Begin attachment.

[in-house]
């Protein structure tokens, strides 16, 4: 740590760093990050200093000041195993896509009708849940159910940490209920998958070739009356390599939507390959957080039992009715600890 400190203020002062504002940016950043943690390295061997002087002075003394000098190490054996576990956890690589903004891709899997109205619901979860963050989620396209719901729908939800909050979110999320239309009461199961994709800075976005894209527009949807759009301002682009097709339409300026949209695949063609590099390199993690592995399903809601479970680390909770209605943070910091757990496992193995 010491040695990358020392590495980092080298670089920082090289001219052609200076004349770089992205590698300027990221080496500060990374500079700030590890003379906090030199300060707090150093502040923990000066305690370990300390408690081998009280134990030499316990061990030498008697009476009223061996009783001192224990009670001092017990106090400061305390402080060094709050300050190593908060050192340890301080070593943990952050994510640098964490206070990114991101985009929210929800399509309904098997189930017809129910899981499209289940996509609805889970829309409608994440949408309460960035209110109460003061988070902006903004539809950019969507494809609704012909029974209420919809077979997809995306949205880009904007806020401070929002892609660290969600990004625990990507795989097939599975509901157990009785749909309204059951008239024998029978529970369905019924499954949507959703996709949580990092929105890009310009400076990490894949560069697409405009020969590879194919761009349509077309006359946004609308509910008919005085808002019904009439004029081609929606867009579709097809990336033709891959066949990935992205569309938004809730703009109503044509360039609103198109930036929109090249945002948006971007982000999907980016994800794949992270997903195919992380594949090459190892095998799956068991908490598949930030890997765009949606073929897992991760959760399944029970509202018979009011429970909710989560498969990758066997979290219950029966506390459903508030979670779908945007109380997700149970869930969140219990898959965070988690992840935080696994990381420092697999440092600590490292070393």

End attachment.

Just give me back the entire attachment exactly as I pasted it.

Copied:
[in-house]
């Protein structure tokens, strides 16, 4: 740590760093990050200093000041195993896509009708849940159910940490209920998958070739009356390599939507390959957080039992009715600890 400190203020002062504002940016950043943690390295061997002087002075003394000098190490054996576990956890690589903004891709899997109205619901979860963050989620396209719901729908939800909050979110999320239309009461199961994709800075976005894209527009949807759009301002682009097709339409300026949209695949063609590099390199993690592995399903809601479970680390909770209605943070910091757990496992193995 010491040695990358020392590495980092080298670089920082090289001219052609200076004349770089992205590698300027990221080496500060990374500079700030590890003379906090030199300060707090150093502040923990000066305690370990300390408690081998009280134990030499316990061990030498008697009476009223061996009783001192224990009670001092017990106090400061305390402080060094709050300050190593908060050192340890301080070593943990952050994510640098964490206070990114991101985009929210929800399509309904098997189930017809129910899981499209289940996509609805889970829309409608994440949408309460960035209110109460003061988070902006903004539809950019969507494809609704012909029974209420919809077979997809995306949205880009904007806020401070929002892609660290969600990004625990990507795989097939599975509901157990009785749909309204059951008239024998029978529970369905019924499954949507959703996709949580990092929105890009310009400076990490894949560069697409405009020969590879194919761009349509077309006359946004609308509910008919005085808002019904009439004029081609929606867009579709097809990336033709891959066949990935992205569309938004809730703009109503044509360039609103198109930036929109090249945002948006971007982000999907980016994800794949992270997903195919992380594949090459190892095998799956068991908490598949930030890997765009949606073929897992991760959760399944029970509202018979009011429970909710989560498969990758066997979290219950029966506390459903508030979670779908945007109380997700149970869930969140219990898959965070988690992840935080696994990381420092697999440092600590490292070393």